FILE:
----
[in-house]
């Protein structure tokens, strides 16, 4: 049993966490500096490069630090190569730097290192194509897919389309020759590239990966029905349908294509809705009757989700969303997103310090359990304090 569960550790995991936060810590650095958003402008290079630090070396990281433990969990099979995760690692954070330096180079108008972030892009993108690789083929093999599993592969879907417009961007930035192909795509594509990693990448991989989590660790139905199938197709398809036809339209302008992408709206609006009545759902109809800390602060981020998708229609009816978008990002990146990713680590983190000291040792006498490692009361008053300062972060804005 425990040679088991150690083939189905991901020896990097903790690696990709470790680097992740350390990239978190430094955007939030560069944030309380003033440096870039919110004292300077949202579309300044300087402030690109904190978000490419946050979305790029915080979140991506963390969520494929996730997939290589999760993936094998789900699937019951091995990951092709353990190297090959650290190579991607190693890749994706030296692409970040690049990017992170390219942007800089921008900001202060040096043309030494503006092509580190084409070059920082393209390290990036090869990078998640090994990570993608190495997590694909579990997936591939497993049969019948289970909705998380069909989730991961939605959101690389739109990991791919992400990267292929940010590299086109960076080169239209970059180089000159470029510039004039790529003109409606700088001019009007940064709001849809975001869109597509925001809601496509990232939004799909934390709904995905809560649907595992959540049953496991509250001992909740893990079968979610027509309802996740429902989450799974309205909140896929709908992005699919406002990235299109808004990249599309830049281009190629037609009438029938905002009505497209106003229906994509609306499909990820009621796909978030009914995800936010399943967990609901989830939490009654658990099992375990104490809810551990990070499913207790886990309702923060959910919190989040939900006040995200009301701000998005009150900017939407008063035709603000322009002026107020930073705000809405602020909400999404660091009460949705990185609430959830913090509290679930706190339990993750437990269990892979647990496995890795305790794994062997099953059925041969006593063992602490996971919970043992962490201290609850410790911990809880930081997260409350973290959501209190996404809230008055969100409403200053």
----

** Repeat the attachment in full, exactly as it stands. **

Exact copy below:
[in-house]
């Protein structure tokens, strides 16, 4: 049993966490500096490069630090190569730097290192194509897919389309020759590239990966029905349908294509809705009757989700969303997103310090359990304090 569960550790995991936060810590650095958003402008290079630090070396990281433990969990099979995760690692954070330096180079108008972030892009993108690789083929093999599993592969879907417009961007930035192909795509594509990693990448991989989590660790139905199938197709398809036809339209302008992408709206609006009545759902109809800390602060981020998708229609009816978008990002990146990713680590983190000291040792006498490692009361008053300062972060804005 425990040679088991150690083939189905991901020896990097903790690696990709470790680097992740350390990239978190430094955007939030560069944030309380003033440096870039919110004292300077949202579309300044300087402030690109904190978000490419946050979305790029915080979140991506963390969520494929996730997939290589999760993936094998789900699937019951091995990951092709353990190297090959650290190579991607190693890749994706030296692409970040690049990017992170390219942007800089921008900001202060040096043309030494503006092509580190084409070059920082393209390290990036090869990078998640090994990570993608190495997590694909579990997936591939497993049969019948289970909705998380069909989730991961939605959101690389739109990991791919992400990267292929940010590299086109960076080169239209970059180089000159470029510039004039790529003109409606700088001019009007940064709001849809975001869109597509925001809601496509990232939004799909934390709904995905809560649907595992959540049953496991509250001992909740893990079968979610027509309802996740429902989450799974309205909140896929709908992005699919406002990235299109808004990249599309830049281009190629037609009438029938905002009505497209106003229906994509609306499909990820009621796909978030009914995800936010399943967990609901989830939490009654658990099992375990104490809810551990990070499913207790886990309702923060959910919190989040939900006040995200009301701000998005009150900017939407008063035709603000322009002026107020930073705000809405602020909400999404660091009460949705990185609430959830913090509290679930706190339990993750437990269990892979647990496995890795305790794994062997099953059925041969006593063992602490996971919970043992962490201290609850410790911990809880930081997260409350973290959501209190996404809230008055969100409403200053």